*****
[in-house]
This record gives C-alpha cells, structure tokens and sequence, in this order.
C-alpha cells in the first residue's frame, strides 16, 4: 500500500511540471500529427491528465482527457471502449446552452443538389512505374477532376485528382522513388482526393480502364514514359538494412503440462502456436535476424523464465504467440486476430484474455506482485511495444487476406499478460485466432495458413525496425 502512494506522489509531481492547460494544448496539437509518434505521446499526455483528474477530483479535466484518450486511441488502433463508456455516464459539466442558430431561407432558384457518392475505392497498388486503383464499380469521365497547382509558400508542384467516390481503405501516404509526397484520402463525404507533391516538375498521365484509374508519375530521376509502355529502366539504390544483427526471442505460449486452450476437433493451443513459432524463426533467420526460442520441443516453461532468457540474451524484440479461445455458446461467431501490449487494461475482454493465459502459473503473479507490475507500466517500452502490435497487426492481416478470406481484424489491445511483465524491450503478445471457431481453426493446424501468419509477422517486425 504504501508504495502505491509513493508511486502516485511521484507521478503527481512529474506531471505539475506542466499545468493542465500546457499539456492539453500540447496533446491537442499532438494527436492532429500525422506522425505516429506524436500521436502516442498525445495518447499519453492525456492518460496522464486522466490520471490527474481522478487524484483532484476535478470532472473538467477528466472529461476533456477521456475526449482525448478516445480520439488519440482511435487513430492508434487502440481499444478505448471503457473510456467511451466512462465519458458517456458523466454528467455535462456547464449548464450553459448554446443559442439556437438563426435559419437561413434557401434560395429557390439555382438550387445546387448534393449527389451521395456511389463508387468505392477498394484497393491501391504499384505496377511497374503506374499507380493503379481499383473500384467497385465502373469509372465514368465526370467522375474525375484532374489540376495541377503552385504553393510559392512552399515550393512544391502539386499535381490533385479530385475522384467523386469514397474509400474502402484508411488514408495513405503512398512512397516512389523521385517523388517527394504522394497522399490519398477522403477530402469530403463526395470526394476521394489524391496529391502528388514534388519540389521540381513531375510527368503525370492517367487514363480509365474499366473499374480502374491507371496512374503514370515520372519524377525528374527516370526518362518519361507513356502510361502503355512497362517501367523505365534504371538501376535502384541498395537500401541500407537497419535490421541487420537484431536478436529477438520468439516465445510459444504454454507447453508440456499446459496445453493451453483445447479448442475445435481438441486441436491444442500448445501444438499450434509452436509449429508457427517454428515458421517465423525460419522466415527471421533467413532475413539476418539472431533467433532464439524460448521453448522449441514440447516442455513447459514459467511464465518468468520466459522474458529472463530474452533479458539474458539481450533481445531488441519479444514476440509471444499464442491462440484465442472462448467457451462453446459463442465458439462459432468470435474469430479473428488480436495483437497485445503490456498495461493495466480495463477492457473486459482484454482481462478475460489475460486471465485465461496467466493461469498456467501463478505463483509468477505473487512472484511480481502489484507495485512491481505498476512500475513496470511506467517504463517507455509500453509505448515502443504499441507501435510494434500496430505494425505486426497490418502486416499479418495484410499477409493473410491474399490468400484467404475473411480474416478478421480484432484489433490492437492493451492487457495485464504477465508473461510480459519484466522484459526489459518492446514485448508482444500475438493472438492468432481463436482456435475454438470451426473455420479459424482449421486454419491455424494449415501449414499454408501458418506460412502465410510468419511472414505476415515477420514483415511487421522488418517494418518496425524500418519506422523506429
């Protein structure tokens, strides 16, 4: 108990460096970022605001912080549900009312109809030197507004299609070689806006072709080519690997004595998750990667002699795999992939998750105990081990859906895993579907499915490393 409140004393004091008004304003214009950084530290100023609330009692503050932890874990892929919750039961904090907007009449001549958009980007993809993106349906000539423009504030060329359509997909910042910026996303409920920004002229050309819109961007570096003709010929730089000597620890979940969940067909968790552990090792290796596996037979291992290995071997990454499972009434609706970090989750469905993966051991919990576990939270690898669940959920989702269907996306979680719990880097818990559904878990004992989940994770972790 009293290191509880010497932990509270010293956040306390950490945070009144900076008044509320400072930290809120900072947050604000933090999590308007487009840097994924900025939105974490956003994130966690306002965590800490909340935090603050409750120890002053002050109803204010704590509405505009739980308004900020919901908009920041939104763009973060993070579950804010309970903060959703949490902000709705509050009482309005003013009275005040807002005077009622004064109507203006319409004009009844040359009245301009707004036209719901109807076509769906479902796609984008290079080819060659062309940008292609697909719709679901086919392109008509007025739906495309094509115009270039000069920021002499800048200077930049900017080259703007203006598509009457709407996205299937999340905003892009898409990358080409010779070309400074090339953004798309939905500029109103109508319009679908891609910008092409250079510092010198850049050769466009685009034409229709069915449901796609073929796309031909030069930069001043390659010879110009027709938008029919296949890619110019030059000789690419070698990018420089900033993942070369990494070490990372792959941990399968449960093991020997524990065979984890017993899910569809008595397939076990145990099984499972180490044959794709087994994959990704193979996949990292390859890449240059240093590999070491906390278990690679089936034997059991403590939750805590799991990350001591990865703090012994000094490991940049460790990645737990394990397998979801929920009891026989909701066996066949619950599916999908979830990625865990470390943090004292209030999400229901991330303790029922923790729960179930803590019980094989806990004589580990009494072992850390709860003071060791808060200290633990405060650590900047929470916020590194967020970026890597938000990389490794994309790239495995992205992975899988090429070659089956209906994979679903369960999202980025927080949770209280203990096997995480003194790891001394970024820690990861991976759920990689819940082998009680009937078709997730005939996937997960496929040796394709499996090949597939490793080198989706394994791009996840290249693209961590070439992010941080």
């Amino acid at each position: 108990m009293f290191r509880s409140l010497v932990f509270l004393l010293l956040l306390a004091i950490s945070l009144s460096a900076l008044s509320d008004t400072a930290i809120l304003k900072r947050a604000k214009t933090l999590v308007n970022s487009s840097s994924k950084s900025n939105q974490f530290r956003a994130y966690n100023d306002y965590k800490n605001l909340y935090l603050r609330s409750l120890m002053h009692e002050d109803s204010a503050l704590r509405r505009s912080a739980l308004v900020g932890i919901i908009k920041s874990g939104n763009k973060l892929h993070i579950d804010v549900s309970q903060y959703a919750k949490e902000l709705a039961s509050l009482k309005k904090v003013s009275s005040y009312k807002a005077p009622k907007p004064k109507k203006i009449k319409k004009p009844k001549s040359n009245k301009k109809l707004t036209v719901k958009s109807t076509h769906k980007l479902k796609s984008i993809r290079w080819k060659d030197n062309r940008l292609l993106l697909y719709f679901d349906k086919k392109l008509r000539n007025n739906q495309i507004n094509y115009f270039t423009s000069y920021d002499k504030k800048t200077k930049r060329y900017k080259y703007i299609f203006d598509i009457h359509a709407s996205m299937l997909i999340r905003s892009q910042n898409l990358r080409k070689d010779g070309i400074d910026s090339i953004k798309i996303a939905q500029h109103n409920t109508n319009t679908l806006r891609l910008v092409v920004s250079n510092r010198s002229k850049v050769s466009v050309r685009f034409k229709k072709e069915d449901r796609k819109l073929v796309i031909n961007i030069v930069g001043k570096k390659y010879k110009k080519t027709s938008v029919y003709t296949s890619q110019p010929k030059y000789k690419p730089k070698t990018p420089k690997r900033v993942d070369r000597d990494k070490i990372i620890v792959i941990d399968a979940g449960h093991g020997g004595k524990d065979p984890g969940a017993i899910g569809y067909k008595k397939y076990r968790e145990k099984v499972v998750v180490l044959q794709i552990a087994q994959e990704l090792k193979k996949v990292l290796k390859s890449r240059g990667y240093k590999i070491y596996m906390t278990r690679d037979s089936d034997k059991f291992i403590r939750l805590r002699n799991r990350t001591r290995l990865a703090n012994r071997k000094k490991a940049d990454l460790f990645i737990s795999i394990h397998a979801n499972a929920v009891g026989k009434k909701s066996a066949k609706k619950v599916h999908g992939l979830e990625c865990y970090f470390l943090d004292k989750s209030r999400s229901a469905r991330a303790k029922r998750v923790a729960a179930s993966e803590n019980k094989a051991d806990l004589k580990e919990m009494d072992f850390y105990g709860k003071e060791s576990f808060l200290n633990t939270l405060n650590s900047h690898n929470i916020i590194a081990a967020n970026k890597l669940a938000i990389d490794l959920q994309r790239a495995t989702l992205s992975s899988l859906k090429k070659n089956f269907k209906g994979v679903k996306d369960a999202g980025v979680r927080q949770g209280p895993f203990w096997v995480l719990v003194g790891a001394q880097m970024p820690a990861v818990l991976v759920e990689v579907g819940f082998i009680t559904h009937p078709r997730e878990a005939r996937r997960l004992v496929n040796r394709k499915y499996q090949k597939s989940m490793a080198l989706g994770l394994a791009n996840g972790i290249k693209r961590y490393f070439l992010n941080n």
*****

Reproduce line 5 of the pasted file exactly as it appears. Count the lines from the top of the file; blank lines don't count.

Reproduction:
């Amino acid at each position: 108990m009293f290191r509880s409140l010497v932990f509270l004393l010293l956040l306390a004091i950490s945070l009144s460096a900076l008044s509320d008004t400072a930290i809120l304003k900072r947050a604000k214009t933090l999590v308007n970022s487009s840097s994924k950084s900025n939105q974490f530290r956003a994130y966690n100023d306002y965590k800490n605001l909340y935090l603050r609330s409750l120890m002053h009692e002050d109803s204010a503050l704590r509405r505009s912080a739980l308004v900020g932890i919901i908009k920041s874990g939104n763009k973060l892929h993070i579950d804010v549900s309970q903060y959703a919750k949490e902000l709705a039961s509050l009482k309005k904090v003013s009275s005040y009312k807002a005077p009622k907007p004064k109507k203006i009449k319409k004009p009844k001549s040359n009245k301009k109809l707004t036209v719901k958009s109807t076509h769906k980007l479902k796609s984008i993809r290079w080819k060659d030197n062309r940008l292609l993106l697909y719709f679901d349906k086919k392109l008509r000539n007025n739906q495309i507004n094509y115009f270039t423009s000069y920021d002499k504030k800048t200077k930049r060329y900017k080259y703007i299609f203006d598509i009457h359509a709407s996205m299937l997909i999340r905003s892009q910042n898409l990358r080409k070689d010779g070309i400074d910026s090339i953004k798309i996303a939905q500029h109103n409920t109508n319009t679908l806006r891609l910008v092409v920004s250079n510092r010198s002229k850049v050769s466009v050309r685009f034409k229709k072709e069915d449901r796609k819109l073929v796309i031909n961007i030069v930069g001043k570096k390659y010879k110009k080519t027709s938008v029919y003709t296949s890619q110019p010929k030059y000789k690419p730089k070698t990018p420089k690997r900033v993942d070369r000597d990494k070490i990372i620890v792959i941990d399968a979940g449960h093991g020997g004595k524990d065979p984890g969940a017993i899910g569809y067909k008595k397939y076990r968790e145990k099984v499972v998750v180490l044959q794709i552990a087994q994959e990704l090792k193979k996949v990292l290796k390859s890449r240059g990667y240093k590999i070491y596996m906390t278990r690679d037979s089936d034997k059991f291992i403590r939750l805590r002699n799991r990350t001591r290995l990865a703090n012994r071997k000094k490991a940049d990454l460790f990645i737990s795999i394990h397998a979801n499972a929920v009891g026989k009434k909701s066996a066949k609706k619950v599916h999908g992939l979830e990625c865990y970090f470390l943090d004292k989750s209030r999400s229901a469905r991330a303790k029922r998750v923790a729960a179930s993966e803590n019980k094989a051991d806990l004589k580990e919990m009494d072992f850390y105990g709860k003071e060791s576990f808060l200290n633990t939270l405060n650590s900047h690898n929470i916020i590194a081990a967020n970026k890597l669940a938000i990389d490794l959920q994309r790239a495995t989702l992205s992975s899988l859906k090429k070659n089956f269907k209906g994979v679903k996306d369960a999202g980025v979680r927080q949770g209280p895993f203990w096997v995480l719990v003194g790891a001394q880097m970024p820690a990861v818990l991976v759920e990689v579907g819940f082998i009680t559904h009937p078709r997730e878990a005939r996937r997960l004992v496929n040796r394709k499915y499996q090949k597939s989940m490793a080198l989706g994770l394994a791009n996840g972790i290249k693209r961590y490393f070439l992010n941080n």